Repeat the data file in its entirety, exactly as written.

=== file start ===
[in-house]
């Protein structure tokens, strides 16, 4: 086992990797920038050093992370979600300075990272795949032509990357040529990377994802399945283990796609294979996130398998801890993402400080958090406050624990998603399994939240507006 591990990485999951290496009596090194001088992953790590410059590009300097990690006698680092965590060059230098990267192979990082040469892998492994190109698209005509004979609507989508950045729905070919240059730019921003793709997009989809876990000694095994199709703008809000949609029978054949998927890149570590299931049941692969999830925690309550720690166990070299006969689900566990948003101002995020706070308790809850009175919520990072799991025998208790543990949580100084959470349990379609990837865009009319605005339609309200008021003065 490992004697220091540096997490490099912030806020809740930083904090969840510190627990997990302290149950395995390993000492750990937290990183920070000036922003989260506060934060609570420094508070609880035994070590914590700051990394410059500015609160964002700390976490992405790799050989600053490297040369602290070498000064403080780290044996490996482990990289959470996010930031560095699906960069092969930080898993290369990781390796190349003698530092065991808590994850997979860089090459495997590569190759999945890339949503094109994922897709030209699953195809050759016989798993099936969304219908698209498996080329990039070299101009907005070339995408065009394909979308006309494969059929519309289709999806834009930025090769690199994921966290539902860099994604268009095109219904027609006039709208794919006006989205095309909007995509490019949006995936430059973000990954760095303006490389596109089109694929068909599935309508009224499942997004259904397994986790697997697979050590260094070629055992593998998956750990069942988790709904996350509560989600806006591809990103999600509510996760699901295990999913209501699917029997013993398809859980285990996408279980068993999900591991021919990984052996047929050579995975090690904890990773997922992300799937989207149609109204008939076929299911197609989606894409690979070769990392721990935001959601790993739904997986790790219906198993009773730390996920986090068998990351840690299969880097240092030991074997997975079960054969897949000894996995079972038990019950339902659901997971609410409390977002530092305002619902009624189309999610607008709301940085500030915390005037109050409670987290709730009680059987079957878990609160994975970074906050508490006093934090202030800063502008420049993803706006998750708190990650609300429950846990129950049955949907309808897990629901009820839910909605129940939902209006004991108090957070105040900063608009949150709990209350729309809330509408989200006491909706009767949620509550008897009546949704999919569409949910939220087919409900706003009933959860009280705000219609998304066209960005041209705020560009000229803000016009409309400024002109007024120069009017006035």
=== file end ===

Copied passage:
[in-house]
């Protein structure tokens, strides 16, 4: 086992990797920038050093992370979600300075990272795949032509990357040529990377994802399945283990796609294979996130398998801890993402400080958090406050624990998603399994939240507006 591990990485999951290496009596090194001088992953790590410059590009300097990690006698680092965590060059230098990267192979990082040469892998492994190109698209005509004979609507989508950045729905070919240059730019921003793709997009989809876990000694095994199709703008809000949609029978054949998927890149570590299931049941692969999830925690309550720690166990070299006969689900566990948003101002995020706070308790809850009175919520990072799991025998208790543990949580100084959470349990379609990837865009009319605005339609309200008021003065 490992004697220091540096997490490099912030806020809740930083904090969840510190627990997990302290149950395995390993000492750990937290990183920070000036922003989260506060934060609570420094508070609880035994070590914590700051990394410059500015609160964002700390976490992405790799050989600053490297040369602290070498000064403080780290044996490996482990990289959470996010930031560095699906960069092969930080898993290369990781390796190349003698530092065991808590994850997979860089090459495997590569190759999945890339949503094109994922897709030209699953195809050759016989798993099936969304219908698209498996080329990039070299101009907005070339995408065009394909979308006309494969059929519309289709999806834009930025090769690199994921966290539902860099994604268009095109219904027609006039709208794919006006989205095309909007995509490019949006995936430059973000990954760095303006490389596109089109694929068909599935309508009224499942997004259904397994986790697997697979050590260094070629055992593998998956750990069942988790709904996350509560989600806006591809990103999600509510996760699901295990999913209501699917029997013993398809859980285990996408279980068993999900591991021919990984052996047929050579995975090690904890990773997922992300799937989207149609109204008939076929299911197609989606894409690979070769990392721990935001959601790993739904997986790790219906198993009773730390996920986090068998990351840690299969880097240092030991074997997975079960054969897949000894996995079972038990019950339902659901997971609410409390977002530092305002619902009624189309999610607008709301940085500030915390005037109050409670987290709730009680059987079957878990609160994975970074906050508490006093934090202030800063502008420049993803706006998750708190990650609300429950846990129950049955949907309808897990629901009820839910909605129940939902209006004991108090957070105040900063608009949150709990209350729309809330509408989200006491909706009767949620509550008897009546949704999919569409949910939220087919409900706003009933959860009280705000219609998304066209960005041209705020560009000229803000016009409309400024002109007024120069009017006035």